I’ve been reading my way through all of the roleplaying games I’ve backed on Kickstarter. Some will get full reviews online either on Who Dares Rolls or on this blog. I thought I’d share some of my thoughts about what I’ve read so far.
I’m going vaguely chronologically, but if I need to read a game because I’ll be running it or because it’s a new arrival then it’ll jump ahead in the queue.
Houses of the Blooded: Wilderness
Read before? No
Played? Yes, but not using this book
I like John Wick’s Houses of the Blooded, but I understand when people aren’t as keen. The rolling system’s inspired by Fate and in turn will also inspire what 7th Sea Second Edition has. You collect a pool of dice and aim to hit a ‘10’, wagering a number of dice by taking them out of your pool for additional effects. If you pass then you gain narrative privilege, not success. You can pick whether you succeed or fail and gain bonuses for complicating things.
Wilderness is a collection of expansion ideas by Jess Heinig, themed around the wilder aspects of the world. There’s a new hidden house to add to the ones from the core book, sullen and isolationist, but able to be integrated if you’re playing on the edge of civilisation. There’s also an interesting alternate campaign frame where you play adventurers sent forth by the Blooded to fight Orks and gather up treasure for them.
It’s interesting and I’ve run a few one-shots of HotB over the years. I like the idea of running a game on the edge of the wild and will probably incorporate some of this at some point.
Read before? Yes, multiple times
Fate Core is a toolbox, and an elegant one. Like Houses of the Blooded, it’s a bit marmite, with some people really not clicking with it and some loving it. I find the best presentation of the system in games like iHunt and Fate of Cthulhu where it’s integrated into a setting rather than presented in a general tome like this. The book’s well written and certainly worked for me better than Cortex, which I’ve still not managed to finish, but the grounding in a setting is what makes it pop.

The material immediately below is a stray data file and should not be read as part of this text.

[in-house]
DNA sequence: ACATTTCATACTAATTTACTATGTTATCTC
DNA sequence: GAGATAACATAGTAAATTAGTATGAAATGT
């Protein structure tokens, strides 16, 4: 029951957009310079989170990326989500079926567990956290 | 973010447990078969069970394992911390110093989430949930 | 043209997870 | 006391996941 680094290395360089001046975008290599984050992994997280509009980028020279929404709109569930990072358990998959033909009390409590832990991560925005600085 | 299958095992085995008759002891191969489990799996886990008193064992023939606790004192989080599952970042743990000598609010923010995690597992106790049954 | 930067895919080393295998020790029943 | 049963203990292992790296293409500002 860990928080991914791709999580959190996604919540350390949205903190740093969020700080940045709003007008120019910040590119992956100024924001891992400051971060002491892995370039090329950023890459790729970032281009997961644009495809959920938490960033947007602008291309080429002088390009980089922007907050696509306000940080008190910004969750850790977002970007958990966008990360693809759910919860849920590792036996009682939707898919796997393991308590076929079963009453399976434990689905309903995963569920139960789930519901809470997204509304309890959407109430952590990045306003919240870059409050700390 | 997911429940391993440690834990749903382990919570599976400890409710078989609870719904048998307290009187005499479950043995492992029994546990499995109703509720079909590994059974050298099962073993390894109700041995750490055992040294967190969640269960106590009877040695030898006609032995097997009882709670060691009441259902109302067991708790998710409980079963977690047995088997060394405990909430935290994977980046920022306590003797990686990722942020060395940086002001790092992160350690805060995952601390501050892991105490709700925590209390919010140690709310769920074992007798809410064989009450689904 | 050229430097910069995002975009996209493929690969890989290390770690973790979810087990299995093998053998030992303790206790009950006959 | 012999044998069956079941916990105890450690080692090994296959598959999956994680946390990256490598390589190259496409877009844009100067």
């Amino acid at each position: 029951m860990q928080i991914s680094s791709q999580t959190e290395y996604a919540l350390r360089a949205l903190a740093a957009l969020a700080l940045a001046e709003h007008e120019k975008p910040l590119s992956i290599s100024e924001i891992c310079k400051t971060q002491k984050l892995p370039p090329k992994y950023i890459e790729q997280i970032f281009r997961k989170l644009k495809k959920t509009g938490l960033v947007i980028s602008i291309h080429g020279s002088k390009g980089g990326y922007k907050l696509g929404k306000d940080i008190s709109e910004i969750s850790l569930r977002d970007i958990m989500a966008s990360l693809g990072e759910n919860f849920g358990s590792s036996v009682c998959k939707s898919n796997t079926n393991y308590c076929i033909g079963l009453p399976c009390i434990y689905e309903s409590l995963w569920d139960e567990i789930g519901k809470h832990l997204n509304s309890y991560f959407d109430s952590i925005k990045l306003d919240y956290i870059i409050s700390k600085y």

The game is an earlier example of genre emulation than Powered by the Apocalypse mechanics, with narrative elements turned into rules, primarily Aspects. They give a +2 bump to a roll, or a -2 if used negatively. They also affect fictional positioning even outside of those numbers. The economy’s lovely, too. You gain Fate Points by using your character traits in a negative way, then spend them to do in-character things in a positive way. It’s simple, and encourages roleplay. There are a couple of clunky elements like the pyramid of skills and advancement. Other Fate games change this up a bit, and it’s not too bad a blemish.
I’ll definitely use this again, although I’ll probably use Fate Accelerated or Fate Condensed over Core.
Monsterhearts: Second Skins
Read before? Yes
This is an expansion to the amazing Monsterhearts RPG, consisting of several playbooks or ‘skins’ for use in games. They’re a little weirder and tricksy in some places compared to the core skins and Jackson Tegu nicely converted them to Monsterhearts 2 when the new edition came out.
- The Sasquatch – A shy, awkward person who wants to disappear
- The Wyrm – Someone who sees everyone as social currency
- The Cuckoo – A supernatural stalker and copycat, pretending to be other people
- The Unicorn – They desperately want to help and do good, but can they?
- The Heir – You have a ton of siblings each with weird abilities, who will fall to strange fates while you grow more powerful
- The Neighbour – Another mortal, a ‘person next door’ type who’s going to get in trouble
- The Selkie – Wistful and called to the sea, but without the pelt they need to return
I’ve played and run in games with some of these, and while I tend to mainly offer up core playbooks, they’re interesting ones to throw in occasionally.
Primetime Adventures Third Edition
Read before? No